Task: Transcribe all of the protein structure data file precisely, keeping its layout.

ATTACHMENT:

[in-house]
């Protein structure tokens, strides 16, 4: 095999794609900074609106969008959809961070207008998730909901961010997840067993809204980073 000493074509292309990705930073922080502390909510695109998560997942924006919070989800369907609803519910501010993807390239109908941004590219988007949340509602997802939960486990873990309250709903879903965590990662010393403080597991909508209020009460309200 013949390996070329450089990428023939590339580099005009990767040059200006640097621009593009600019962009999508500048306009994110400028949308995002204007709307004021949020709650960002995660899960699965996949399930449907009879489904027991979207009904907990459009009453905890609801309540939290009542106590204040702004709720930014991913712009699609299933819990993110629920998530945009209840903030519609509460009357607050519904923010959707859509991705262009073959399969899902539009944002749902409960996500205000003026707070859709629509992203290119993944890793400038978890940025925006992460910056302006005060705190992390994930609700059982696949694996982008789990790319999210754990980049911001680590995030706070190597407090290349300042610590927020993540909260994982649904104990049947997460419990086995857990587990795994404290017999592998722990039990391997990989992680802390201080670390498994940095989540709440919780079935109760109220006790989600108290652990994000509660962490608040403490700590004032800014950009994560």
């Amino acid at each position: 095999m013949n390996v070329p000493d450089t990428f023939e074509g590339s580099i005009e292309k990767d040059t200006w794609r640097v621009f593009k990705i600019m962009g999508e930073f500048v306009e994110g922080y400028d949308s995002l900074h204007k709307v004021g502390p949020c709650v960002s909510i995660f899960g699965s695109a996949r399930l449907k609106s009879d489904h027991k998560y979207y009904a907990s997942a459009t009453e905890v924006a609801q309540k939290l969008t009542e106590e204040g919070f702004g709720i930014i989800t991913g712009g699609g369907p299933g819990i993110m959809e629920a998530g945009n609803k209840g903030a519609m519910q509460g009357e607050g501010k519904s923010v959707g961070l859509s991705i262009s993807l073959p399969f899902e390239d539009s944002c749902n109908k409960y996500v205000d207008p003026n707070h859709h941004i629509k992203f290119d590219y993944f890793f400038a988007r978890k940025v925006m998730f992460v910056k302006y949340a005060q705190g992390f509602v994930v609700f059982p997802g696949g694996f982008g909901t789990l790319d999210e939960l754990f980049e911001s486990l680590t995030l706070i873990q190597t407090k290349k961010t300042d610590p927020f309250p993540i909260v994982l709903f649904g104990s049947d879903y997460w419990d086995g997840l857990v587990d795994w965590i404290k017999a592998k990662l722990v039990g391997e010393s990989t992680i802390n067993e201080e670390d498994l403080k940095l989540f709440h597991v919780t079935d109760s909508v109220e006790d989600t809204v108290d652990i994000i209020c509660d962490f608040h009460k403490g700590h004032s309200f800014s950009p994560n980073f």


[in-house]
């Protein structure tokens, strides 16, 4: 095999794609900074609106969008959809961070207008998730909901961010997840067993809204980073 000493074509292309990705930073922080502390909510695109998560997942924006919070989800369907609803519910501010993807390239109908941004590219988007949340509602997802939960486990873990309250709903879903965590990662010393403080597991909508209020009460309200 013949390996070329450089990428023939590339580099005009990767040059200006640097621009593009600019962009999508500048306009994110400028949308995002204007709307004021949020709650960002995660899960699965996949399930449907009879489904027991979207009904907990459009009453905890609801309540939290009542106590204040702004709720930014991913712009699609299933819990993110629920998530945009209840903030519609509460009357607050519904923010959707859509991705262009073959399969899902539009944002749902409960996500205000003026707070859709629509992203290119993944890793400038978890940025925006992460910056302006005060705190992390994930609700059982696949694996982008789990790319999210754990980049911001680590995030706070190597407090290349300042610590927020993540909260994982649904104990049947997460419990086995857990587990795994404290017999592998722990039990391997990989992680802390201080670390498994940095989540709440919780079935109760109220006790989600108290652990994000509660962490608040403490700590004032800014950009994560």
């Amino acid at each position: 095999m013949n390996v070329p000493d450089t990428f023939e074509g590339s580099i005009e292309k990767d040059t200006w794609r640097v621009f593009k990705i600019m962009g999508e930073f500048v306009e994110g922080y400028d949308s995002l900074h204007k709307v004021g502390p949020c709650v960002s909510i995660f899960g699965s695109a996949r399930l449907k609106s009879d489904h027991k998560y979207y009904a907990s997942a459009t009453e905890v924006a609801q309540k939290l969008t009542e106590e204040g919070f702004g709720i930014i989800t991913g712009g699609g369907p299933g819990i993110m959809e629920a998530g945009n609803k209840g903030a519609m519910q509460g009357e607050g501010k519904s923010v959707g961070l859509s991705i262009s993807l073959p399969f899902e390239d539009s944002c749902n109908k409960y996500v205000d207008p003026n707070h859709h941004i629509k992203f290119d590219y993944f890793f400038a988007r978890k940025v925006m998730f992460v910056k302006y949340a005060q705190g992390f509602v994930v609700f059982p997802g696949g694996f982008g909901t789990l790319d999210e939960l754990f980049e911001s486990l680590t995030l706070i873990q190597t407090k290349k961010t300042d610590p927020f309250p993540i909260v994982l709903f649904g104990s049947d879903y997460w419990d086995g997840l857990v587990d795994w965590i404290k017999a592998k990662l722990v039990g391997e010393s990989t992680i802390n067993e201080e670390d498994l403080k940095l989540f709440h597991v919780t079935d109760s909508v109220e006790d989600t809204v108290d652990i994000i209020c509660d962490f608040h009460k403490g700590h004032s309200f800014s950009p994560n980073f």